A graduate of Spelman College, with a master’s in public policy from the University of Texas and a law degree from Yale, Abrams worked as a tax attorney and deputy city attorney for Atlanta before being elected, in 2006, to the Georgia statehouse. She assumed the minority leadership position — becoming the first black woman to lead either party there — in 2011. In the midst of her legal and political career, Abrams has published romance novels (under the name Selena Montgomery) and founded several businesses, including one that made formula-ready bottles for babies and another that helps small companies get paid more quickly by buying their invoices.

Where Abrams is the most passionate is in her willingness to rumble over remaking electoral systems that are rigged to deny the country’s most vulnerable their only real route to civic power. It may not be as sexy as free college, but it’s definitely radical — and as Abrams likes to point out, without full enfranchisement, we’ll never get elected officials who’ll back policies that materially improve the lives of people who aren’t well off and/or white…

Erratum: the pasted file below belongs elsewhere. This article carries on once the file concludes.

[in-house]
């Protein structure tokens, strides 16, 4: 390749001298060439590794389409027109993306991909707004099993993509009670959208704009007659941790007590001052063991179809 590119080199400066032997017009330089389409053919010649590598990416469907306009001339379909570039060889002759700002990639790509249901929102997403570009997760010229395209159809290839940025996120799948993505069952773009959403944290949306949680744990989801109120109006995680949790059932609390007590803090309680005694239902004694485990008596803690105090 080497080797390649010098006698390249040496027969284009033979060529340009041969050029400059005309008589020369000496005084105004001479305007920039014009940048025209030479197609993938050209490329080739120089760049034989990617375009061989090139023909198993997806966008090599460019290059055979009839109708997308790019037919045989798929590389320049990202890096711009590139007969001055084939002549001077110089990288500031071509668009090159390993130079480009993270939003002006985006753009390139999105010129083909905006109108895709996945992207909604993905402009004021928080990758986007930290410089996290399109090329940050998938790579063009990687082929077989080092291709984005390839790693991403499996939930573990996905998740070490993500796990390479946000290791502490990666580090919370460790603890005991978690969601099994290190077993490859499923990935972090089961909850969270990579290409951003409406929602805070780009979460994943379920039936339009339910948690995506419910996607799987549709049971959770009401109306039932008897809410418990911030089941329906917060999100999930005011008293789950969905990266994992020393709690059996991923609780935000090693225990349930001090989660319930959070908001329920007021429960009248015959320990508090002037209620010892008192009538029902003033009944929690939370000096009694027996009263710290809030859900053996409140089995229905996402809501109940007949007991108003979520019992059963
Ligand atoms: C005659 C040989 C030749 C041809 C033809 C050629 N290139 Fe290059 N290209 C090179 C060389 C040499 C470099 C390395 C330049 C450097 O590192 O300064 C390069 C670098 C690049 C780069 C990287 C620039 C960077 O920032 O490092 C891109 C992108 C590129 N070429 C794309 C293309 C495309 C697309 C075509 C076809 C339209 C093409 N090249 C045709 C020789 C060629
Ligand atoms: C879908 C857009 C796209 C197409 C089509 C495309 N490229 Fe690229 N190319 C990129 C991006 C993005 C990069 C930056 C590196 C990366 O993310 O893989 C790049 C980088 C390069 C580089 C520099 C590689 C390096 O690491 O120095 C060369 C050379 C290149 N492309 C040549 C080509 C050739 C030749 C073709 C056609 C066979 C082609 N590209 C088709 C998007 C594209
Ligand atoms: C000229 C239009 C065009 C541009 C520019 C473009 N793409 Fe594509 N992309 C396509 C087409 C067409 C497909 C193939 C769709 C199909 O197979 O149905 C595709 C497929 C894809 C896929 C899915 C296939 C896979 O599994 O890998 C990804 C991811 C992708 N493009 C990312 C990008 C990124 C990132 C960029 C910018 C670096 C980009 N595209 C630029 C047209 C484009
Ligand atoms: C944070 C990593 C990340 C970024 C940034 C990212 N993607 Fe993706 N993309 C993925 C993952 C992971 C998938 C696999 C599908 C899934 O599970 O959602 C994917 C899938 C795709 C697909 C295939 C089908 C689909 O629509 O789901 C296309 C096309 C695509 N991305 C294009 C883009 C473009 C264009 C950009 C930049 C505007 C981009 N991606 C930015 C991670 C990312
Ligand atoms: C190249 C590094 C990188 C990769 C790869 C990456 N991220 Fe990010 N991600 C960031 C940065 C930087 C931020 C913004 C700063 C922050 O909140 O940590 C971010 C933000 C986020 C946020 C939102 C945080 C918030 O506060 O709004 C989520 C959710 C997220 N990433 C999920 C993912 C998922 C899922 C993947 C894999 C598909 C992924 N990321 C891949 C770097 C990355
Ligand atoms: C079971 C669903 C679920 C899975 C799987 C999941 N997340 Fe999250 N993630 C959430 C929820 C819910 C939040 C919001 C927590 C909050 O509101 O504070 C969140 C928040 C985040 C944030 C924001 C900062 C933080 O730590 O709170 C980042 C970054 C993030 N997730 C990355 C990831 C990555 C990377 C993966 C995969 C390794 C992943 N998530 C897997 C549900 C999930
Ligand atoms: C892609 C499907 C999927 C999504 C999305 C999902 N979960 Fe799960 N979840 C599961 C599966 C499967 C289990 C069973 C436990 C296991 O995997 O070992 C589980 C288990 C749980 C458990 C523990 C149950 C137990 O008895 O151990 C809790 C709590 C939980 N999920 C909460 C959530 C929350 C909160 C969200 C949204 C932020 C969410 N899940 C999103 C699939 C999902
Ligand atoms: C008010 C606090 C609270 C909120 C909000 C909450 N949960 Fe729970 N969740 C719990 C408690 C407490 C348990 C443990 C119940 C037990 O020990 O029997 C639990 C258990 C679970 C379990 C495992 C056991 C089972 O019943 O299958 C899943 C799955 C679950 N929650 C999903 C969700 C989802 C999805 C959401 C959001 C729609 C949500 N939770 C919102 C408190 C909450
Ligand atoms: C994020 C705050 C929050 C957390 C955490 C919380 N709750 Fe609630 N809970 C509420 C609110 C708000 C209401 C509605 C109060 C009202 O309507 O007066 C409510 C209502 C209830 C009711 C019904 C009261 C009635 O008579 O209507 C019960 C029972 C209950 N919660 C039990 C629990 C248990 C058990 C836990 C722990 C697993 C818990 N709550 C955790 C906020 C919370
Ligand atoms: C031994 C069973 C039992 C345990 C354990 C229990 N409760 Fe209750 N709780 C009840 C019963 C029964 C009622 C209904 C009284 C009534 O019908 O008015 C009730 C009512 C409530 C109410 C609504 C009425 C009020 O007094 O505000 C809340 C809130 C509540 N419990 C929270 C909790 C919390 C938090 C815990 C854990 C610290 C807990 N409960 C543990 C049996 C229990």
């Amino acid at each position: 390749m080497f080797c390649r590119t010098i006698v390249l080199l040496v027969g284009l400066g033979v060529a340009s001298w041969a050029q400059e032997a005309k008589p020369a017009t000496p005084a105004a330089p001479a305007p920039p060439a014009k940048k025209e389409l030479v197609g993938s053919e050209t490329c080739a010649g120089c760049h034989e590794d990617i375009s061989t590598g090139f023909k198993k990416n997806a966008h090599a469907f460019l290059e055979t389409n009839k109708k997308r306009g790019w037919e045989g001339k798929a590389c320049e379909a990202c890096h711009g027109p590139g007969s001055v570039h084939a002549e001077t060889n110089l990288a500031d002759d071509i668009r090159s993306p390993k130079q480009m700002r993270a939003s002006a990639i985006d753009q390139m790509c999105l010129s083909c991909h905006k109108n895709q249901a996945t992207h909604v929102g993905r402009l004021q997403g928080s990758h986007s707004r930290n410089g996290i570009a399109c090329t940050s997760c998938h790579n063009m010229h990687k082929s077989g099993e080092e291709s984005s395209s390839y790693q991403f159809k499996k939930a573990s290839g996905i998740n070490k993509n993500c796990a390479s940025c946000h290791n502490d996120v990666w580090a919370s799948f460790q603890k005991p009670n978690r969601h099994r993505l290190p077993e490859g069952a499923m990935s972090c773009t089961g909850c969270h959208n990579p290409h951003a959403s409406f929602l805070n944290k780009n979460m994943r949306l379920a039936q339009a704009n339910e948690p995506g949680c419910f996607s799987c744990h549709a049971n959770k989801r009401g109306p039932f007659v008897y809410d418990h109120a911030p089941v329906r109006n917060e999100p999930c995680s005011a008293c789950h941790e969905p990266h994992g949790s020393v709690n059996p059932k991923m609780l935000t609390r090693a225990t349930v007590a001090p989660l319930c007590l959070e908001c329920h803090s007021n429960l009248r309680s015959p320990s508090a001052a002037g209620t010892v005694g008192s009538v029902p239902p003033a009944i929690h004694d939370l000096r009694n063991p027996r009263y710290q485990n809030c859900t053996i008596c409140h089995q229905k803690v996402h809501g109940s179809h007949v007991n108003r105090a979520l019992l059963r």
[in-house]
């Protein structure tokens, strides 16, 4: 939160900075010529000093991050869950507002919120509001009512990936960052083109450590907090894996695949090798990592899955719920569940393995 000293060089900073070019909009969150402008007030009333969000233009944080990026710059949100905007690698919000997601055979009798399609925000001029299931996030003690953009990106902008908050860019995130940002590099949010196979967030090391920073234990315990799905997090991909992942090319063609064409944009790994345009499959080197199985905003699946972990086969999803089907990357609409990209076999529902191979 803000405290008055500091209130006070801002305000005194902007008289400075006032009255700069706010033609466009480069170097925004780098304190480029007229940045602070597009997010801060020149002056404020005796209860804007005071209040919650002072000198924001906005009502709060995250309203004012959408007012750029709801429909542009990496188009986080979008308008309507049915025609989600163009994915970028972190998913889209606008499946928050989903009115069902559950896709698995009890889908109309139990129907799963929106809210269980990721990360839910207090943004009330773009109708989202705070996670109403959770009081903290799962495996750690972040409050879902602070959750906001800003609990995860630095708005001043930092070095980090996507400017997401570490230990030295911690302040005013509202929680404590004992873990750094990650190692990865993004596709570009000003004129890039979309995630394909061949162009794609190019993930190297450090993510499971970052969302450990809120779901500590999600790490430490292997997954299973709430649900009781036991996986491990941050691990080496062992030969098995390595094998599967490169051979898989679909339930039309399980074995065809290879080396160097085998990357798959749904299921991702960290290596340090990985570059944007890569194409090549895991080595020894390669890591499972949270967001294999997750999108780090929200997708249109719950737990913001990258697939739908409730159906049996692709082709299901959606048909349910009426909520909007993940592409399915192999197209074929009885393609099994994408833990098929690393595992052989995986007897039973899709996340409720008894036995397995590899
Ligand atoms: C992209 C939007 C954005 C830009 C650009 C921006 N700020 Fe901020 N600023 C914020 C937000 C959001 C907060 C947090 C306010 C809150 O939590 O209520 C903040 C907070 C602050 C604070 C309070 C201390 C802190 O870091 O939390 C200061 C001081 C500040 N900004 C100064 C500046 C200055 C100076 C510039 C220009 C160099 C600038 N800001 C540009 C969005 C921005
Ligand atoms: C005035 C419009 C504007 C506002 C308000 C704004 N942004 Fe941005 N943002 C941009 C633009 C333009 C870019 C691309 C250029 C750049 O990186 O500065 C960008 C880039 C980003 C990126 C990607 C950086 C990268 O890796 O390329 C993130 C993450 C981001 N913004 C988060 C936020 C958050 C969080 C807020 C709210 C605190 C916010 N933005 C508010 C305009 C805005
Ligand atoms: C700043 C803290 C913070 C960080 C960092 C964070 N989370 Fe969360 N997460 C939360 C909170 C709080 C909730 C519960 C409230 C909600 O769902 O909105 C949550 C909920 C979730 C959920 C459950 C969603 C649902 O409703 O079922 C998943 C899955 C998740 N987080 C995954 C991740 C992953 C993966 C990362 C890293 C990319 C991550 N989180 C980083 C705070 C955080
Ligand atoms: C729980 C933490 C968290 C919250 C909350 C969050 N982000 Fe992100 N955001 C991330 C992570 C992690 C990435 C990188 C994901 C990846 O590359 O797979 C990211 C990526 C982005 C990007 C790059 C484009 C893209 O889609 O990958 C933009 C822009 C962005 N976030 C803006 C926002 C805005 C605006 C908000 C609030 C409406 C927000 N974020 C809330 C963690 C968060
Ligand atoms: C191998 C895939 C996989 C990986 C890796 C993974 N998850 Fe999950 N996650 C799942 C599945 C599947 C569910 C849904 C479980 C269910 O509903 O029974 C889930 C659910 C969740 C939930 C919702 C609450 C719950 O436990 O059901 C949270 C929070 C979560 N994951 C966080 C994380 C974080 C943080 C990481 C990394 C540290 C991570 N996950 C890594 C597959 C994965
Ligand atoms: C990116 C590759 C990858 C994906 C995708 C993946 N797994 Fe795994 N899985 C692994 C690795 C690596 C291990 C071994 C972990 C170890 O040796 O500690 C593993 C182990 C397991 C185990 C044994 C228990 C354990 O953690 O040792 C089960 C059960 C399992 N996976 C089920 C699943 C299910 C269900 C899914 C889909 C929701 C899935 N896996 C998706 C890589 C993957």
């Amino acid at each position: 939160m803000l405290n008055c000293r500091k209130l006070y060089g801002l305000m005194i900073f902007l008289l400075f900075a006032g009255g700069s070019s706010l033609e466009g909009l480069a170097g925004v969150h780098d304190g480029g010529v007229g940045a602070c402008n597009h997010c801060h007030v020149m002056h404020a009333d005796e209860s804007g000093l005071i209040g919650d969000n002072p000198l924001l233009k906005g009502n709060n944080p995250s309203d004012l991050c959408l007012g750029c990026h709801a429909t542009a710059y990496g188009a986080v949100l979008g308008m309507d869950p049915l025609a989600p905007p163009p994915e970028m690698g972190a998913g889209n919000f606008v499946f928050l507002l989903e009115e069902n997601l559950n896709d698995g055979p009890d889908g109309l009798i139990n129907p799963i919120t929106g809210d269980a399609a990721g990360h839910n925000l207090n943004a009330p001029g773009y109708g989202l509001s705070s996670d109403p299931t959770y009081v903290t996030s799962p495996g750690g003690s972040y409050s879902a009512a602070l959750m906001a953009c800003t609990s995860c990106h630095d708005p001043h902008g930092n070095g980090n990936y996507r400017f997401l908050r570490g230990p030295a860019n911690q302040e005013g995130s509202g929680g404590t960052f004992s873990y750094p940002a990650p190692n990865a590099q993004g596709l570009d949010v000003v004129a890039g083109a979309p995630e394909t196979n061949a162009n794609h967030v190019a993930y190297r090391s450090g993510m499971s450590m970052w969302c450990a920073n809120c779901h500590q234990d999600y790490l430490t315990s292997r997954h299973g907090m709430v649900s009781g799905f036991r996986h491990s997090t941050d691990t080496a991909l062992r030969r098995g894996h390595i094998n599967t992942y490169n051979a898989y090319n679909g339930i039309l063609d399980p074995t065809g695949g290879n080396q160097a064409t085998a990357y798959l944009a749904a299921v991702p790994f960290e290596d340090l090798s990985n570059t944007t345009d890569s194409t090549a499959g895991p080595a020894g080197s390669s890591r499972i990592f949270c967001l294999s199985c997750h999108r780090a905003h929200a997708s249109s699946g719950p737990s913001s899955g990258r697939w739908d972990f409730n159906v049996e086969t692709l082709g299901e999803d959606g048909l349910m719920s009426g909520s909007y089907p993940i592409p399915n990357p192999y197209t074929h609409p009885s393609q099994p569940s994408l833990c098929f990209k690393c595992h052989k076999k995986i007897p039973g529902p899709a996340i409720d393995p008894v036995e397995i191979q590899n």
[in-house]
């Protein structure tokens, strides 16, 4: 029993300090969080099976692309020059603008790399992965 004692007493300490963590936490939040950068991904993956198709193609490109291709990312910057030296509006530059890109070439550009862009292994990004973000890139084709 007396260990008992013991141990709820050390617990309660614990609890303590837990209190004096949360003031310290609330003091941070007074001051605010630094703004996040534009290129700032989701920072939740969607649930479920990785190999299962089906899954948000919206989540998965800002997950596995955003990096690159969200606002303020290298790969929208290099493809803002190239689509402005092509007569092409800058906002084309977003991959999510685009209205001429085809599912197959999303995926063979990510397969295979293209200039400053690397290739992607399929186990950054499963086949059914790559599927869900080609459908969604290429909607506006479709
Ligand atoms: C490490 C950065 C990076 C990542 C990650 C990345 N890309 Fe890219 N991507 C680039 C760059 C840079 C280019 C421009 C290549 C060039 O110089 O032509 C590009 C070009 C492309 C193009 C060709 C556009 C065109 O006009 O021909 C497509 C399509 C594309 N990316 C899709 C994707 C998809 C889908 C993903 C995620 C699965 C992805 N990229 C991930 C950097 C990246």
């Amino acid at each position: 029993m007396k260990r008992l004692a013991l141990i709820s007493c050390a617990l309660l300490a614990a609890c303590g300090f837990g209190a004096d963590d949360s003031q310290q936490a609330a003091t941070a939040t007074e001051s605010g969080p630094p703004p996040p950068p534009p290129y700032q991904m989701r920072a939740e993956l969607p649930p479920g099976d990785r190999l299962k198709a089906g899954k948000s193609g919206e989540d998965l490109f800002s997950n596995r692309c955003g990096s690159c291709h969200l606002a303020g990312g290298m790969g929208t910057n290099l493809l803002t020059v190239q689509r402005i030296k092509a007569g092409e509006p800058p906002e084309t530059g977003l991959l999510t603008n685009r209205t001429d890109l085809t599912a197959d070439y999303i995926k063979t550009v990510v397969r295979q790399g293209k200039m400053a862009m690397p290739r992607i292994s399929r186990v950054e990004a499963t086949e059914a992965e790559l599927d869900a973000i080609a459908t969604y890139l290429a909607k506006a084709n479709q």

After a high-school friend gave her a novel by the black feminist writer Octavia E. Butler, Abrams developed a passion for science fiction. She’s a Trekkie who will authoritatively rank series — “The Next Generation and Voyager are about even; I think Voyager is mildly superior, although Picard is the quintessential captain. Then I would do Discovery, Deep Space Nine, and Enterprise. I don’t understand why Enterprise was a show.” These days, she’s into Doctor Who, having grown up on the Tom Baker version. “Right before this campaign started, I was sick and ended up watching the Doctor,” she says. “Then, over New Year’s, there was a marathon. Now I’m watching all the new ones. I’ve seen seasons three, four, five, six, and I’m in the second half of seven.” Abrams watched three episodes of Doctor Who to chill out the afternoon before she gave her State of the Union response…